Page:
Tuesday, October 04, 2011

Woodland Indian quartz arrowhead

On Friday after work I went back to one of the places I visited many times this summer, searching for artifacts. I have searched most of the area over and over but I thought it might be worthwhile to revisit some of those spots and focus on looking for worked slate or argillite pieces I might have missed. In this place, the ground is only visible in patches, and as the vegetation changes some of these places get covered and others perhaps exposed, it is very hard for me to do what I usually do and systematically search the whole area to ensure that no places are missed. I have to jump around from patch to patch. On this particular evening, I was carefully working my way along when I started to spot some broken quartz pieces that were still half-covered with dirt. This is a sure sign that I have not checked that exact spot before, I always dig these out and clean them off to decide if they are worth keeping. I explored that area carefully and was pleased to see this sticking up out of the ground:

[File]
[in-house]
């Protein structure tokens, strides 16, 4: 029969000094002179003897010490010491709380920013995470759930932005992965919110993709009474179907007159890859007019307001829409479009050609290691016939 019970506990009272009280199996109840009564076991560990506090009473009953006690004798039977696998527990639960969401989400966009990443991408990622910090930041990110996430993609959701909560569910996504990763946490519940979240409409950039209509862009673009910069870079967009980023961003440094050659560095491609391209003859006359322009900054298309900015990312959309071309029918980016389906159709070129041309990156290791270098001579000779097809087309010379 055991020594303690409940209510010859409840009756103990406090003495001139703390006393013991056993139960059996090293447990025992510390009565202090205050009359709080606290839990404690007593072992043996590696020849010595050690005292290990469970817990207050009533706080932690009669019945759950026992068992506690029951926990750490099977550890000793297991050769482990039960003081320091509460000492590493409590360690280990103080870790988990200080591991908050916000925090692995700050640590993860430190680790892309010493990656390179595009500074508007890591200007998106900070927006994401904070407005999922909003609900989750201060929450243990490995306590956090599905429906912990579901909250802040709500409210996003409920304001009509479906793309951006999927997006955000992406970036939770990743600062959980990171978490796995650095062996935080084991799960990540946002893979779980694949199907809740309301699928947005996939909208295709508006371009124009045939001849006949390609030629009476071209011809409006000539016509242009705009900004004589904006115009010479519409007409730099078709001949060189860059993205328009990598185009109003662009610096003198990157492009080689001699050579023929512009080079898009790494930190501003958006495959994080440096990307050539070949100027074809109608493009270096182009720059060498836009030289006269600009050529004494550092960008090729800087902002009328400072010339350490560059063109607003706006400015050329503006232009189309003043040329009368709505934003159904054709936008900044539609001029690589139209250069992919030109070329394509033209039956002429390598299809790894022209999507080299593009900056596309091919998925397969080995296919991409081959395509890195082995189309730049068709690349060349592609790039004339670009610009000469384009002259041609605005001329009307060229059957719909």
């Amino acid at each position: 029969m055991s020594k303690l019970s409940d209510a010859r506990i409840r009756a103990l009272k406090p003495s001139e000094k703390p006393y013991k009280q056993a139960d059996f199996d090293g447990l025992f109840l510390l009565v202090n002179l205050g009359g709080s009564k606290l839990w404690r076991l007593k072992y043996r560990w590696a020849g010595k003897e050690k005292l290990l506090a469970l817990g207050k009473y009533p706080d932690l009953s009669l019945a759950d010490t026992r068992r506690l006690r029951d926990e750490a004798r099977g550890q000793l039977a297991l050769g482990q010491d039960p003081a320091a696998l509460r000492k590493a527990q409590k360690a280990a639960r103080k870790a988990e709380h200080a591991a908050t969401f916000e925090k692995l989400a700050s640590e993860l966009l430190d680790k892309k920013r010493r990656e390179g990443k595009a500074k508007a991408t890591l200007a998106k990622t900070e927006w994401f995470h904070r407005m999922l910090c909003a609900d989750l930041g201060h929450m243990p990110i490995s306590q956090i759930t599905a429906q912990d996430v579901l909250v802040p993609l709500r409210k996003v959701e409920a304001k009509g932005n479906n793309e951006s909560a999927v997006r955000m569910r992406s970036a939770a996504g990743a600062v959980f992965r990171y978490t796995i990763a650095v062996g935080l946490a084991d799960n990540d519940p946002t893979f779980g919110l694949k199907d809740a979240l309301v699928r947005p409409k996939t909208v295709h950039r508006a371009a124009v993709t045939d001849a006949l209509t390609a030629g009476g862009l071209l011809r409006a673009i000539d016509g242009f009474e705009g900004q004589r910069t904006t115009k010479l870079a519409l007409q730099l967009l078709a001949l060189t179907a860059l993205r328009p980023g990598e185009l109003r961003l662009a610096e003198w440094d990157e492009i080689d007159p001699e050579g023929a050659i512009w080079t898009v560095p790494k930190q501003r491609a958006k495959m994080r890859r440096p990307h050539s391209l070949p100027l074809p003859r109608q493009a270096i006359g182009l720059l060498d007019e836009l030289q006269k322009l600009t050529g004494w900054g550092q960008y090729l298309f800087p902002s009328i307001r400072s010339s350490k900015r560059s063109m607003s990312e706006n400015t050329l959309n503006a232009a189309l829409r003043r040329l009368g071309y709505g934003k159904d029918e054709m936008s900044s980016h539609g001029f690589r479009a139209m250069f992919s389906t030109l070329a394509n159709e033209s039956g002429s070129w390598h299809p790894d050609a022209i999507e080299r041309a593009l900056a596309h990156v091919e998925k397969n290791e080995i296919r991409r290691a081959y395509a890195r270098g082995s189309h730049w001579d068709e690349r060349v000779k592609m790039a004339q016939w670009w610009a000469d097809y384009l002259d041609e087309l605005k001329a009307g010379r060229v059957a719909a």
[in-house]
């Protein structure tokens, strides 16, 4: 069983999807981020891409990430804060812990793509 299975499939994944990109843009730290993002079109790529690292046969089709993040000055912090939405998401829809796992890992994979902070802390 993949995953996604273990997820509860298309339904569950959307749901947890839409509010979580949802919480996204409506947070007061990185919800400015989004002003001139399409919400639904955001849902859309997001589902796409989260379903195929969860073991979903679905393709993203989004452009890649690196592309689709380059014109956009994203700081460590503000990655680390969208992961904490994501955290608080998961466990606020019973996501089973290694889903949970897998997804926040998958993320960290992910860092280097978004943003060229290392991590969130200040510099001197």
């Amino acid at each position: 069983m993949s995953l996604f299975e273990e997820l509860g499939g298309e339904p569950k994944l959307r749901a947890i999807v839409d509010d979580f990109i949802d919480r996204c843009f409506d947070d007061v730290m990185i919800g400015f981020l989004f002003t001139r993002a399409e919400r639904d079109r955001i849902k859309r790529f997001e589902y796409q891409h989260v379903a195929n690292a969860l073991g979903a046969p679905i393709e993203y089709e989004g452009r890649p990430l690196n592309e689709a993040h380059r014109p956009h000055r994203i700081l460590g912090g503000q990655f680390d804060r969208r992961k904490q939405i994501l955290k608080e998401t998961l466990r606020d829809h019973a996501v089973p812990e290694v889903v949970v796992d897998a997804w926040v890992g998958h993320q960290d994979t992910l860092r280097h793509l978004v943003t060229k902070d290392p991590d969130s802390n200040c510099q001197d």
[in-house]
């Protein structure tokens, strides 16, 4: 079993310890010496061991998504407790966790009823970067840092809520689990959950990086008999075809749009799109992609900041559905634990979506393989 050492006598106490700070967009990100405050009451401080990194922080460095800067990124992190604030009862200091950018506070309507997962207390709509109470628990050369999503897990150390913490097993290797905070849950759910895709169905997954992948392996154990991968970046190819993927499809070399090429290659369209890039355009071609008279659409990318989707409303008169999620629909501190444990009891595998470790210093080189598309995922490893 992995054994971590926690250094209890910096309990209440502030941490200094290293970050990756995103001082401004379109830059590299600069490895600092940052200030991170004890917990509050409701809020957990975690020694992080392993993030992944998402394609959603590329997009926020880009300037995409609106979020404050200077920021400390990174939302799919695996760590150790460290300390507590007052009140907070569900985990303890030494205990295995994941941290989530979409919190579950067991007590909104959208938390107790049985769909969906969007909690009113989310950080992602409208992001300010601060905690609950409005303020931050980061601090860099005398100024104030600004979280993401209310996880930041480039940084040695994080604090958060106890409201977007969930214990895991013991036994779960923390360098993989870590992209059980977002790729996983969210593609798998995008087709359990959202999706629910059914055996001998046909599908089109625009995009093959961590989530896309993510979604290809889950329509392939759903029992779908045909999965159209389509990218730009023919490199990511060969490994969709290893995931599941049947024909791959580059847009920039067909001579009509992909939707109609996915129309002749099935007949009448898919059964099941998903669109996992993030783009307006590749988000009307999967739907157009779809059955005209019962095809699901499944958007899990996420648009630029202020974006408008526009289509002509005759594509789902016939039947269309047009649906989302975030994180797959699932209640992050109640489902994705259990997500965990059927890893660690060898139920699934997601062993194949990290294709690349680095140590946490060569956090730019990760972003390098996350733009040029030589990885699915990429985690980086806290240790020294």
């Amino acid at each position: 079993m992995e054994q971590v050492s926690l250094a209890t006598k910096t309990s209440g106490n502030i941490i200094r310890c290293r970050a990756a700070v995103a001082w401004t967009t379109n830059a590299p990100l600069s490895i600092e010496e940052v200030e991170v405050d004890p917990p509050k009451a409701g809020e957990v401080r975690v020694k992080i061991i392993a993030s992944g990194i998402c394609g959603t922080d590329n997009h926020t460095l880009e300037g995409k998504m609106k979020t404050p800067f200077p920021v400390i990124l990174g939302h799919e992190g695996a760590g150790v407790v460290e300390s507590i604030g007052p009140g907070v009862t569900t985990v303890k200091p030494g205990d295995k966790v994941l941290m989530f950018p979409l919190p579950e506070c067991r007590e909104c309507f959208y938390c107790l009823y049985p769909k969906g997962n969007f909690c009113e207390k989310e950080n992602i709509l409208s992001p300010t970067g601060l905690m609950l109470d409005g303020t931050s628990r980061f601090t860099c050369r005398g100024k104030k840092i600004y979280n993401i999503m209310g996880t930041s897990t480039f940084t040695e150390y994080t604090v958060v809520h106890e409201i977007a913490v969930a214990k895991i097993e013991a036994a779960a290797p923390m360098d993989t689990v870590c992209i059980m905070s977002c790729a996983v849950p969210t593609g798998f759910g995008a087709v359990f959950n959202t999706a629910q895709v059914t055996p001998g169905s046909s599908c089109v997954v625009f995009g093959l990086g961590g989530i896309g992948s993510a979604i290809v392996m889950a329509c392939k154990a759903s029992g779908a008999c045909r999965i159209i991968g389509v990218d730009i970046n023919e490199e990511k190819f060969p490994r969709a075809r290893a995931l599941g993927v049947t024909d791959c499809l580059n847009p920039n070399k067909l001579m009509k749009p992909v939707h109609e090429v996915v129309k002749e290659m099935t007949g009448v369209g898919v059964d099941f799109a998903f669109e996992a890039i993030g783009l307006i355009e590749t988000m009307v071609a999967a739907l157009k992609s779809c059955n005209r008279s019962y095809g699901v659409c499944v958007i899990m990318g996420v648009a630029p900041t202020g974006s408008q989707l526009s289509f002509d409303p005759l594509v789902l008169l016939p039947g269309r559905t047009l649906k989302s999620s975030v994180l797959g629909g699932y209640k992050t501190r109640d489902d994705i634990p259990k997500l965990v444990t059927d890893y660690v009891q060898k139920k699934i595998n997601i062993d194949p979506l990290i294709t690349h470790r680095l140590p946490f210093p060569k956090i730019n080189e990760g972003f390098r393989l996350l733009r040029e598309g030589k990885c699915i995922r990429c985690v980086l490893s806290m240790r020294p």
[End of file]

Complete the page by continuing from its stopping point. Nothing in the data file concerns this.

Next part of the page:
This looks very much like a projectile point with the base half-buried in the soil, but without picking it up there is no way to be certain. In any spot with a lot of quartz chipping debris there will be a lot of broken triangular rocks that look more or less like this and most of them are not arrowheads. It could be a whole projectile point, it could be damaged or broken, or it could even be just a pointy flake. I have seen things like this where the visible part is just a small section of a big chunk of rock under the ground.  Sometimes even what looks like an arrowhead lying totally exposed on the surface will turn out to be something other than what it appears to be. This is particularly true with quartz because of the way it breaks, it does not show flaking scars well at all and a carefully shaped surface viewed from any distance does not look much different from a simple broken plane. Many times I take pictures like this and then pick the rock up and it is just a broken rock. Fortunately this was not the case in this instance.
This is one of my best finds, it is well-made, thin and symmetrical, and undamaged. It still has a sharp tip. I think the type is what is called a Greene or Lagoon point. I don't expect to find anything else like this for a while. A lucky find. 


pwax said...

Nice. I had one of those not quite as nice as yours and, believe it or not, the dog ate it.

Anonymous said...

It look like a native indian arrowhead found in Greenland.
Both made of quartz

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